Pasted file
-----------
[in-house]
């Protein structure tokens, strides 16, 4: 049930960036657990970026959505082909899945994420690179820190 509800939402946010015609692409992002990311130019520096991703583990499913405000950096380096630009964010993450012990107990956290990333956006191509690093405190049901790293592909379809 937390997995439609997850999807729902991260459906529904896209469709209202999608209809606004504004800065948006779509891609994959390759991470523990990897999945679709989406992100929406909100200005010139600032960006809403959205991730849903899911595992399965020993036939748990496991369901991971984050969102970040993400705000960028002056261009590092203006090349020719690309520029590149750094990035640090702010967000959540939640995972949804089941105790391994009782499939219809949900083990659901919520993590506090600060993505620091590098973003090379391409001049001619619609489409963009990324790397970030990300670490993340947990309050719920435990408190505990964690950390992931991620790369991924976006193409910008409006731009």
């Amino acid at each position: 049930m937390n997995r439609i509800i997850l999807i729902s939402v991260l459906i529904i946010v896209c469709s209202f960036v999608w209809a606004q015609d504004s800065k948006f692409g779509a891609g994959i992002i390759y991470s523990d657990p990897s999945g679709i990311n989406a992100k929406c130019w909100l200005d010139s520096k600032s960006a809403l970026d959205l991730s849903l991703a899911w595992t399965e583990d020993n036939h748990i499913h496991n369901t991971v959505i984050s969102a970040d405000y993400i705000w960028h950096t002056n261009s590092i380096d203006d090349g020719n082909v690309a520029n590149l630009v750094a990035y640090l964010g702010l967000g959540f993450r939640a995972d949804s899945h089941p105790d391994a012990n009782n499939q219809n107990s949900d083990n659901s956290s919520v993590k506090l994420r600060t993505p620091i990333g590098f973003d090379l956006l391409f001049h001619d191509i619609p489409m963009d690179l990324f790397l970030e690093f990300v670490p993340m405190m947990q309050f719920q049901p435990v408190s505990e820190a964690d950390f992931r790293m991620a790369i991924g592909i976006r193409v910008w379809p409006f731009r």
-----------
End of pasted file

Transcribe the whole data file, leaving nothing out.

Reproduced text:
[in-house]
């Protein structure tokens, strides 16, 4: 049930960036657990970026959505082909899945994420690179820190 509800939402946010015609692409992002990311130019520096991703583990499913405000950096380096630009964010993450012990107990956290990333956006191509690093405190049901790293592909379809 937390997995439609997850999807729902991260459906529904896209469709209202999608209809606004504004800065948006779509891609994959390759991470523990990897999945679709989406992100929406909100200005010139600032960006809403959205991730849903899911595992399965020993036939748990496991369901991971984050969102970040993400705000960028002056261009590092203006090349020719690309520029590149750094990035640090702010967000959540939640995972949804089941105790391994009782499939219809949900083990659901919520993590506090600060993505620091590098973003090379391409001049001619619609489409963009990324790397970030990300670490993340947990309050719920435990408190505990964690950390992931991620790369991924976006193409910008409006731009």
């Amino acid at each position: 049930m937390n997995r439609i509800i997850l999807i729902s939402v991260l459906i529904i946010v896209c469709s209202f960036v999608w209809a606004q015609d504004s800065k948006f692409g779509a891609g994959i992002i390759y991470s523990d657990p990897s999945g679709i990311n989406a992100k929406c130019w909100l200005d010139s520096k600032s960006a809403l970026d959205l991730s849903l991703a899911w595992t399965e583990d020993n036939h748990i499913h496991n369901t991971v959505i984050s969102a970040d405000y993400i705000w960028h950096t002056n261009s590092i380096d203006d090349g020719n082909v690309a520029n590149l630009v750094a990035y640090l964010g702010l967000g959540f993450r939640a995972d949804s899945h089941p105790d391994a012990n009782n499939q219809n107990s949900d083990n659901s956290s919520v993590k506090l994420r600060t993505p620091i990333g590098f973003d090379l956006l391409f001049h001619d191509i619609p489409m963009d690179l990324f790397l970030e690093f990300v670490p993340m405190m947990q309050f719920q049901p435990v408190s505990e820190a964690d950390f992931r790293m991620a790369i991924g592909i976006r193409v910008w379809p409006f731009r």